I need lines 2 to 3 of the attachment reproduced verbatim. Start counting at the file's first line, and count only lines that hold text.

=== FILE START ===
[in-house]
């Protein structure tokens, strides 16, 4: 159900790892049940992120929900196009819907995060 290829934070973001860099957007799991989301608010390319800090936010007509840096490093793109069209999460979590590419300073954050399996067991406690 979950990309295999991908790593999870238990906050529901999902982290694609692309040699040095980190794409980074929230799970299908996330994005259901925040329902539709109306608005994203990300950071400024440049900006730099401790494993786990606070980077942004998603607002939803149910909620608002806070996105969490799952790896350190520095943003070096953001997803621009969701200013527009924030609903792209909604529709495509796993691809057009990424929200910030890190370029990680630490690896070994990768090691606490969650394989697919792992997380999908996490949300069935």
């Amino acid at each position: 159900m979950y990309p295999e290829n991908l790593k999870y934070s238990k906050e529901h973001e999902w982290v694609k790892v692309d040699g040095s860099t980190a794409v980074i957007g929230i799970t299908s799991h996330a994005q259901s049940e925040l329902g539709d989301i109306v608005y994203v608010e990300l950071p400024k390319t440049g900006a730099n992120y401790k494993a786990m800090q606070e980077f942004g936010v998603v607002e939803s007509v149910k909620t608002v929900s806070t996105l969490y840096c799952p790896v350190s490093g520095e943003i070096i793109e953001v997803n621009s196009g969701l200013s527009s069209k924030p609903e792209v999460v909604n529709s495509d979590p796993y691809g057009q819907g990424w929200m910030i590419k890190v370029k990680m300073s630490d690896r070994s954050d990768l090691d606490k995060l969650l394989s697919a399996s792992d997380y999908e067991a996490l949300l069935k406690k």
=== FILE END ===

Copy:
């Protein structure tokens, strides 16, 4: 159900790892049940992120929900196009819907995060 290829934070973001860099957007799991989301608010390319800090936010007509840096490093793109069209999460979590590419300073954050399996067991406690 979950990309295999991908790593999870238990906050529901999902982290694609692309040699040095980190794409980074929230799970299908996330994005259901925040329902539709109306608005994203990300950071400024440049900006730099401790494993786990606070980077942004998603607002939803149910909620608002806070996105969490799952790896350190520095943003070096953001997803621009969701200013527009924030609903792209909604529709495509796993691809057009990424929200910030890190370029990680630490690896070994990768090691606490969650394989697919792992997380999908996490949300069935």
């Amino acid at each position: 159900m979950y990309p295999e290829n991908l790593k999870y934070s238990k906050e529901h973001e999902w982290v694609k790892v692309d040699g040095s860099t980190a794409v980074i957007g929230i799970t299908s799991h996330a994005q259901s049940e925040l329902g539709d989301i109306v608005y994203v608010e990300l950071p400024k390319t440049g900006a730099n992120y401790k494993a786990m800090q606070e980077f942004g936010v998603v607002e939803s007509v149910k909620t608002v929900s806070t996105l969490y840096c799952p790896v350190s490093g520095e943003i070096i793109e953001v997803n621009s196009g969701l200013s527009s069209k924030p609903e792209v999460v909604n529709s495509d979590p796993y691809g057009q819907g990424w929200m910030i590419k890190v370029k990680m300073s630490d690896r070994s954050d990768l090691d606490k995060l969650l394989s697919a399996s792992d997380y999908e067991a996490l949300l069935k406690k």